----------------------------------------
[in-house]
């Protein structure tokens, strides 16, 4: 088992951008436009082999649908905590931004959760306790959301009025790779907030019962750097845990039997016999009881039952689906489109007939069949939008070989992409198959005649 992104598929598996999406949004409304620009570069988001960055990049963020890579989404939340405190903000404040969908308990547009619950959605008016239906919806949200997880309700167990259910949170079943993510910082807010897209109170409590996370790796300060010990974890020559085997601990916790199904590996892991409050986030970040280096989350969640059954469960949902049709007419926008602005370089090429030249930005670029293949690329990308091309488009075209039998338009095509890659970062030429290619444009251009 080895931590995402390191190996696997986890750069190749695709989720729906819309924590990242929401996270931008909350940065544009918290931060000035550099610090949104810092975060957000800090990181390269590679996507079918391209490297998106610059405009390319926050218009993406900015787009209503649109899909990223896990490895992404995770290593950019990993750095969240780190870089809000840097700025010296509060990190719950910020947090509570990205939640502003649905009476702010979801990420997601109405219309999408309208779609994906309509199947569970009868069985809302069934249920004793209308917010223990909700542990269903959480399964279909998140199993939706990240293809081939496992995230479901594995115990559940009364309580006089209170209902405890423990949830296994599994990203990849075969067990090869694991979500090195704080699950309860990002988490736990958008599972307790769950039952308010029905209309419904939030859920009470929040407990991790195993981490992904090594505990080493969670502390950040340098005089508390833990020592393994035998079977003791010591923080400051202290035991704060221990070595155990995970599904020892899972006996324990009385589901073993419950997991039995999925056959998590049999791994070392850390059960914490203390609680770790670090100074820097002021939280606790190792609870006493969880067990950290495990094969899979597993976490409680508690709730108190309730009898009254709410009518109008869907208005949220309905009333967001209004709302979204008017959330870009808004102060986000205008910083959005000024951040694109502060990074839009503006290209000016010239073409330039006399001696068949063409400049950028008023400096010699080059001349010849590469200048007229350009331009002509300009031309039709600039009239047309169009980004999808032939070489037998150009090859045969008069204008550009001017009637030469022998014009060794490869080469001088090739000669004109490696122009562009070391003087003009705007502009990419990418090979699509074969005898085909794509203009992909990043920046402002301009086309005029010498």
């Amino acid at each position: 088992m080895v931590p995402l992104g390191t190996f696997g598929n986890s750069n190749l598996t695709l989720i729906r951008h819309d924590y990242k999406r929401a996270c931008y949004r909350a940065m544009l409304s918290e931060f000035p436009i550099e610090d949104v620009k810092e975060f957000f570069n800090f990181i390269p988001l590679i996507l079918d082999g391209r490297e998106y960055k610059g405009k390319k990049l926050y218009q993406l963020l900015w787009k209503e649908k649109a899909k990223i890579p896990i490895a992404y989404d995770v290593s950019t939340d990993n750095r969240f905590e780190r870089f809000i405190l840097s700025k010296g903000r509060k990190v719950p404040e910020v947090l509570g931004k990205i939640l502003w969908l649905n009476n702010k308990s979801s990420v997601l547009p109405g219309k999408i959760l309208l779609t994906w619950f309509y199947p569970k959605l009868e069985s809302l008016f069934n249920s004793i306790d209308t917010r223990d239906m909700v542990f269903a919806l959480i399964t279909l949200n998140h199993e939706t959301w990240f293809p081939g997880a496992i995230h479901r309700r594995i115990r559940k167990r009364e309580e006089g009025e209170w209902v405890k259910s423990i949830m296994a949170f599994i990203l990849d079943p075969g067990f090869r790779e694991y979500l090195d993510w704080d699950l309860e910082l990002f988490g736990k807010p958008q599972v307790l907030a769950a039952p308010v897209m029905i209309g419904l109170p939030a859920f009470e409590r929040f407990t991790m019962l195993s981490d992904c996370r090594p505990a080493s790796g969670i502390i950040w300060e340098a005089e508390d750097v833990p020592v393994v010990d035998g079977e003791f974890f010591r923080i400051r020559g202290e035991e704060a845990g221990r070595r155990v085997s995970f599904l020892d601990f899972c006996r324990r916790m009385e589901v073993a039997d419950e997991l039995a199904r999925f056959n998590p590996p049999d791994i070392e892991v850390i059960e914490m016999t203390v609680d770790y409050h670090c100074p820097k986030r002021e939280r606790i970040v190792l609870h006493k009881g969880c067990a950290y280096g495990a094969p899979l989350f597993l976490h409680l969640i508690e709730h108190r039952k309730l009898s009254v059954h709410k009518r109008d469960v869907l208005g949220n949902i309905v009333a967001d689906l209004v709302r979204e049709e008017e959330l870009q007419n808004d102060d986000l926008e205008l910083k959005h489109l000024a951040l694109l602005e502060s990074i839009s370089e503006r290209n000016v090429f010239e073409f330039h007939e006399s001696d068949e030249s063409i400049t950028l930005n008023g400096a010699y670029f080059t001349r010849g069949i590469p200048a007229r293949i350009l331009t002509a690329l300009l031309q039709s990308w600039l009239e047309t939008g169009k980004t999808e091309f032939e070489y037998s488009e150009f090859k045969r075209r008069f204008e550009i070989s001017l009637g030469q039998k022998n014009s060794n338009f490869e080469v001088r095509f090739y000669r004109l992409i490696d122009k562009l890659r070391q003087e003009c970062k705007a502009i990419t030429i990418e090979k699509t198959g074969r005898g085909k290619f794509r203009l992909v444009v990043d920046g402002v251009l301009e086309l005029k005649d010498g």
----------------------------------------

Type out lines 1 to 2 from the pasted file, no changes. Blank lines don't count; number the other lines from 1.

[in-house]
């Protein structure tokens, strides 16, 4: 088992951008436009082999649908905590931004959760306790959301009025790779907030019962750097845990039997016999009881039952689906489109007939069949939008070989992409198959005649 992104598929598996999406949004409304620009570069988001960055990049963020890579989404939340405190903000404040969908308990547009619950959605008016239906919806949200997880309700167990259910949170079943993510910082807010897209109170409590996370790796300060010990974890020559085997601990916790199904590996892991409050986030970040280096989350969640059954469960949902049709007419926008602005370089090429030249930005670029293949690329990308091309488009075209039998338009095509890659970062030429290619444009251009 080895931590995402390191190996696997986890750069190749695709989720729906819309924590990242929401996270931008909350940065544009918290931060000035550099610090949104810092975060957000800090990181390269590679996507079918391209490297998106610059405009390319926050218009993406900015787009209503649109899909990223896990490895992404995770290593950019990993750095969240780190870089809000840097700025010296509060990190719950910020947090509570990205939640502003649905009476702010979801990420997601109405219309999408309208779609994906309509199947569970009868069985809302069934249920004793209308917010223990909700542990269903959480399964279909998140199993939706990240293809081939496992995230479901594995115990559940009364309580006089209170209902405890423990949830296994599994990203990849075969067990090869694991979500090195704080699950309860990002988490736990958008599972307790769950039952308010029905209309419904939030859920009470929040407990991790195993981490992904090594505990080493969670502390950040340098005089508390833990020592393994035998079977003791010591923080400051202290035991704060221990070595155990995970599904020892899972006996324990009385589901073993419950997991039995999925056959998590049999791994070392850390059960914490203390609680770790670090100074820097002021939280606790190792609870006493969880067990950290495990094969899979597993976490409680508690709730108190309730009898009254709410009518109008869907208005949220309905009333967001209004709302979204008017959330870009808004102060986000205008910083959005000024951040694109502060990074839009503006290209000016010239073409330039006399001696068949063409400049950028008023400096010699080059001349010849590469200048007229350009331009002509300009031309039709600039009239047309169009980004999808032939070489037998150009090859045969008069204008550009001017009637030469022998014009060794490869080469001088090739000669004109490696122009562009070391003087003009705007502009990419990418090979699509074969005898085909794509203009992909990043920046402002301009086309005029010498």